In the Doghouse
- What Remains, and Other Stories by Christa Wolf, translated by Heike Schwarzbauer and Rick Takvorian
Virago, 295 pp, £8.99, April 1993, ISBN 1 85381 417 2
- The Writer’s Dimension: Selected Essays by Christa Wolf, edited by Alexander Stephan, translated by Jan van Heurck
Virago, 336 pp, £17.99, April 1993, ISBN 1 85381 312 5
In the wall-month of November 1989 I translated two pieces from an anthology of East German writing for the magazine Granta, which in the end didn’t use either of them. (These things happen.) One of them was by Christa Wolf, an extract, I think, from her book Sommerstück. It was just two pages long, nothing more than a preamble and image, but of a Shakespearean power and amplitude. A group of adults and children (Wolf’s habitual, occasionally irritating, panti-social ‘we’), driving in rural East Germany, stop by a beautiful old farmhouse that is in the process of being vandalised by the local youth: doors and windows, furnishings, the massive Dutch stoves in the corners, everything senselessly in ruins. As they leave, a little girl in the party sees a birdcage toppled over in a nettle-patch and walks over to have a look. Then she sees it: the furry remains (what remains) of a cat, locked inside the bird-cage and left to starve and rot.
I thought: could there be a better, more terrible image for what was happening, and what would happen to the East German state? Doesn’t it fabulously contain everything: Honecker and his wife in Moscow, in the Chilean Embassy, stalked by reporters (that phrase, ‘embassy compound’); the ransacking of the Stasi offices in the cities (the runde Ecke in Leipzig – they knew how to bend space); the Politburo huntsmen (hunting being the great GDR perk and hobby, equivalent to golf for the Japanese) now behind bars (the great GDR sanction and raison d’être: detention) – all in that one grisly cat? And then I thought: does she know? Could she see East Germany not just (rather obviously) as the abandoned and desecrated house, but as the defunct prison-state which the birds have flown and where the gaolers are now interned? Did she appreciate – or even share – ‘the fury of disappearance’, in a phrase of Enzensberger’s? Was it her prophetic insight, or the construction put upon her words by the anthologist and reader? And could she see herself, even then, as the cat stuffed inside the empty bird-cage of her oeuvre, maybe in Santa Monica now and a guest of the Getty Foundation, but for all that still in the doghouse?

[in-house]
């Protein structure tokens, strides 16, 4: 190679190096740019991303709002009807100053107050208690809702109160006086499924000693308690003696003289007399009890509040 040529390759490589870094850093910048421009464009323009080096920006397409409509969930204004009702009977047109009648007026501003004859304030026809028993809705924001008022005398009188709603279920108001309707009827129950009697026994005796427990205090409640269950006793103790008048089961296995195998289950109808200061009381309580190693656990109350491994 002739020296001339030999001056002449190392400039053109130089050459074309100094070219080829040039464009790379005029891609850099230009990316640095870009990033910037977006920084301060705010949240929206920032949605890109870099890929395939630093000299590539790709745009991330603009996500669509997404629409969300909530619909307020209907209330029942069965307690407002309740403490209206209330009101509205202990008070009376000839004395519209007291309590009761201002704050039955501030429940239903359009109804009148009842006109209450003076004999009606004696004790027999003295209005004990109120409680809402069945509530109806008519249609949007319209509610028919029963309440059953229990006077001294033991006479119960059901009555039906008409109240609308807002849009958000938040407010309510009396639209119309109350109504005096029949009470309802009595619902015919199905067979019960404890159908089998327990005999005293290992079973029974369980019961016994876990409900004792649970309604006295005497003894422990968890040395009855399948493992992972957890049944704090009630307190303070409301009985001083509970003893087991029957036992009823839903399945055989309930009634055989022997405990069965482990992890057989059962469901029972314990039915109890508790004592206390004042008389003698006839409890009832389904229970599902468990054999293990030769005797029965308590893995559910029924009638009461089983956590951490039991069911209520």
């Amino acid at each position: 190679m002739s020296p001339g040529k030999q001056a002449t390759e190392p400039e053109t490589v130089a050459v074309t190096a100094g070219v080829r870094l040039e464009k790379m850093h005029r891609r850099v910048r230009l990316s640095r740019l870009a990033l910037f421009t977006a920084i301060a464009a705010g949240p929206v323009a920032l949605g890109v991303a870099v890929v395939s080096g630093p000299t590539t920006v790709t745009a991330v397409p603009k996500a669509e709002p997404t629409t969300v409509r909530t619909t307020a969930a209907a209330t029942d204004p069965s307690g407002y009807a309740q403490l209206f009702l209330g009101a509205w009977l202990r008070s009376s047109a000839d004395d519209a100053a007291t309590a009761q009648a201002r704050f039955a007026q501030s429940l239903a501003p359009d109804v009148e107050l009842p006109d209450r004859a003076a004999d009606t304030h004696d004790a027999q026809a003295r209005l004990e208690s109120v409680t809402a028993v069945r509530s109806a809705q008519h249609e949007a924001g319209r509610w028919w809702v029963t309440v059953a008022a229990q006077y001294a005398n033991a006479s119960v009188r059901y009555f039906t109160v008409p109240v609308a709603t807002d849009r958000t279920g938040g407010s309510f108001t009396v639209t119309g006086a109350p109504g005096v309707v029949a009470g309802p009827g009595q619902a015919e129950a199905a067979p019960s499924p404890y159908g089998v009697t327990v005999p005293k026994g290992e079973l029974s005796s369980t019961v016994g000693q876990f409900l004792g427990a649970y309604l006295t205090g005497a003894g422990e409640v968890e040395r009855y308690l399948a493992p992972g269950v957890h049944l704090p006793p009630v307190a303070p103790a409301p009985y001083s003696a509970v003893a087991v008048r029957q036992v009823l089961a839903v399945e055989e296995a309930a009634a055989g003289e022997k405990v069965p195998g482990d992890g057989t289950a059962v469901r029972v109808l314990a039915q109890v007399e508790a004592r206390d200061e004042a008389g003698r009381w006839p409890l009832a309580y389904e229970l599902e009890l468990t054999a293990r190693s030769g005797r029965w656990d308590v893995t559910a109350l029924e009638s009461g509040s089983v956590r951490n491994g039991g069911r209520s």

Reading the two books now published by Virago is a peculiar activity and leaves a strange taste. They are neither of them new – both cover the best part of thirty years – nor yet good. Christa Wolf isn’t a short story writer, or there would be more epiphanies like the one about the cat: her best books are tissues she weaves between people (The Quest for Christa T.), between themes (Accident: A Day’s News), between ages (No Place on Earth). She proceeds by indirection – the short story gives her no space. You know more than you usually know as a reader, and you are looking for still more, a tense and unhealthy looking, a looking for tragedy: you read for dramatic irony, for the Greek words, hubris, peripeteia, anagnorisis, catharsis; you follow a person of stature, someone associated with an idea, the representative of a society. You don’t know quite where you are – is it Act IV, or the second part of a trilogy, ‘Christa Wolf at Colonus’?